In Portugal, the climate is knocking on the door more and more

A crisis such as the corona pandemic requires firm measures. The EU has released 723.8 billion to help the European economy out of the recession caused by the corona virus with the Corona Recovery Fund (Recovery and Resilience Facility; RRF). Member States submit a plan to the European Commission to claim a share of that large pocket of money. In the Decarbonizing Europe series, we put those plans under a magnifying glass.

The Portuguese recovery plan – ‘Recuperar Portugal, Construindo o futuro’ (Repair Portugal, build the future) – was the first plan to appear on the table of the European Commission. On June 16, 2021, the plan was given the green light: €13.9 billion in grants and €2.7 billion in loans will be released. The more than three-hundred-page plan by the Portuguese is designed around three pillars: economic, territorial and social resilience, the climate transition and the digital transition.

With almost half (45 percent) of the total budget, the focus is on investments that increase economic, territorial and social resilience. 16 percent is reserved for the digital transition and 38 percent of the total budget is allocated to the climate transition. A percentage with which the country barely meets the EU requirement of 37 percent.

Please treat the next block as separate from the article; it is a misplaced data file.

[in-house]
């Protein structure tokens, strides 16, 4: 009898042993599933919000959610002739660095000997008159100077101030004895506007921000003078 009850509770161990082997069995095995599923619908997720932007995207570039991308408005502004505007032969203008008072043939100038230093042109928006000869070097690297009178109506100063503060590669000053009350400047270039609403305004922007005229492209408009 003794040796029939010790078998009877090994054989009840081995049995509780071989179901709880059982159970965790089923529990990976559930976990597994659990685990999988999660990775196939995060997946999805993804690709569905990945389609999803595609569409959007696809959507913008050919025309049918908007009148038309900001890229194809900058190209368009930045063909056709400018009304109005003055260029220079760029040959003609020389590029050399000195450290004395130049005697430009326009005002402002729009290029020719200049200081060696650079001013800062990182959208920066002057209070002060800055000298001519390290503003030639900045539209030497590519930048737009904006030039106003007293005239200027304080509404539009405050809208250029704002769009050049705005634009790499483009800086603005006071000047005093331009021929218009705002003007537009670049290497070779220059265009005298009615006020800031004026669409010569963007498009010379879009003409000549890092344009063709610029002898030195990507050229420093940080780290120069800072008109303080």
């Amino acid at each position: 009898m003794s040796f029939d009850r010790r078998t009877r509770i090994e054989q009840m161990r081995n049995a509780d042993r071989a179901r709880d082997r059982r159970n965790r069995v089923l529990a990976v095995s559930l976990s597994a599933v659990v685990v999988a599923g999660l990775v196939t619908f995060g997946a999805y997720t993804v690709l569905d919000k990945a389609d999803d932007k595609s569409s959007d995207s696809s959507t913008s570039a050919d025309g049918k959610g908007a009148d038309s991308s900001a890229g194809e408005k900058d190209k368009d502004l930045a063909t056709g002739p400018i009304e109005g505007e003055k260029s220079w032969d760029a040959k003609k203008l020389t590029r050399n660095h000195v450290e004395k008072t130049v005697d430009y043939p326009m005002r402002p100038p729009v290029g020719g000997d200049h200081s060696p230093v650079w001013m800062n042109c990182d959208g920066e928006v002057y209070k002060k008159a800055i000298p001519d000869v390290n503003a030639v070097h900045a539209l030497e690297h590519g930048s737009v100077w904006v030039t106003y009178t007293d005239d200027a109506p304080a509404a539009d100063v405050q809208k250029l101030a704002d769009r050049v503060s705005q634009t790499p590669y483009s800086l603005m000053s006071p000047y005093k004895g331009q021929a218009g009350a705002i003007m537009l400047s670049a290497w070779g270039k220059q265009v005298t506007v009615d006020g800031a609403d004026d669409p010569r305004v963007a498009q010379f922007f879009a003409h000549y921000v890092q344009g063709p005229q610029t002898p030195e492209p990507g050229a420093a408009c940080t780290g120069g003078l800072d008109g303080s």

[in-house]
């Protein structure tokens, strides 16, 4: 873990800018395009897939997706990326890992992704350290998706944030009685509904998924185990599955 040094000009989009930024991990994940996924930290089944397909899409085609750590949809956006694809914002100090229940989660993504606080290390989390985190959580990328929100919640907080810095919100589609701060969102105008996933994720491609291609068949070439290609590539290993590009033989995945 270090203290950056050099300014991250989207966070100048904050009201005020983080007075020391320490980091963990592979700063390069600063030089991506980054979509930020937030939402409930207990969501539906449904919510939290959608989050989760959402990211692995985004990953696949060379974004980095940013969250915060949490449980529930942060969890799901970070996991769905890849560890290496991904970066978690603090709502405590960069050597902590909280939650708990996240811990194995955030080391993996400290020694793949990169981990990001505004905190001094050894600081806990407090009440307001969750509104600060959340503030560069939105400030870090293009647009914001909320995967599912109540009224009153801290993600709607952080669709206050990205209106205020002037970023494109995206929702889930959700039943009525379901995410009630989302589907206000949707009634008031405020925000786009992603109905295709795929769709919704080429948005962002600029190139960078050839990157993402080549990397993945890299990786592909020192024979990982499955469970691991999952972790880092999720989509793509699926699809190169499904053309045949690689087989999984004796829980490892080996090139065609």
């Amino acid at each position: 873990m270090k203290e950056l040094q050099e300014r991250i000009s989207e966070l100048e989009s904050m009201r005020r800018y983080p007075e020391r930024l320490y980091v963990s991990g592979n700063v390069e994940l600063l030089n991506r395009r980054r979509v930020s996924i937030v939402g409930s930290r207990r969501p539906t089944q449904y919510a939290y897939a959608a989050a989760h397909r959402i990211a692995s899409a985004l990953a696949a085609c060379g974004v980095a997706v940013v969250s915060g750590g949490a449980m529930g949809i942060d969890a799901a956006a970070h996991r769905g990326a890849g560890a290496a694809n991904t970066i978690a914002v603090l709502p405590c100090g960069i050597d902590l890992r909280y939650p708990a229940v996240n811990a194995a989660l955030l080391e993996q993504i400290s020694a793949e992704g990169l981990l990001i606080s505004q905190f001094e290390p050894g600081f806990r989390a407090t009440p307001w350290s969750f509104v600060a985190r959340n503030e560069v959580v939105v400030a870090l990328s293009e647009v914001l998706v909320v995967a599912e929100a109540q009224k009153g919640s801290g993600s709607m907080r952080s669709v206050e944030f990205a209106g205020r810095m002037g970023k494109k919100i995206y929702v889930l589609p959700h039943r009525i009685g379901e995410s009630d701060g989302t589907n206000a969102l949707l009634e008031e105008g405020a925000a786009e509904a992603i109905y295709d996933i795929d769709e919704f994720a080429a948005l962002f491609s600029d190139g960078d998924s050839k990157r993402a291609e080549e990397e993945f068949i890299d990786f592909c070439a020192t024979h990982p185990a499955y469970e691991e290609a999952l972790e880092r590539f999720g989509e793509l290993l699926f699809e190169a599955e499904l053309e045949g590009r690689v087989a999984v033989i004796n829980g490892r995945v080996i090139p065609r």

Sofia Simões, Head of the Resource Economics Unit at LNEG

Climate transition

In the recovery plan, the government focuses on investments in sustainable mobility and energy, hydrogen, the decarbonisation of industry and the energy efficiency of buildings. The measures contribute to CO2reduction of 55 percent by 2030, but it is not stated how much reduction the investments from the plan together should provide.

Climate action is an important topic in Portugal, both on a social and political level, explains Sofia Simões. Simões is head of the resource economics unit at The National Laboratory of Energy and Geology (LNEG). “We are vulnerable to climate change, we are already experiencing its effects. That makes it an urgent topic.”


In Portugal, the consequences of climate change are knocking on the door more and more. Also according to the recently published IPCC report, Portugal is among the European countries most vulnerable to climate change.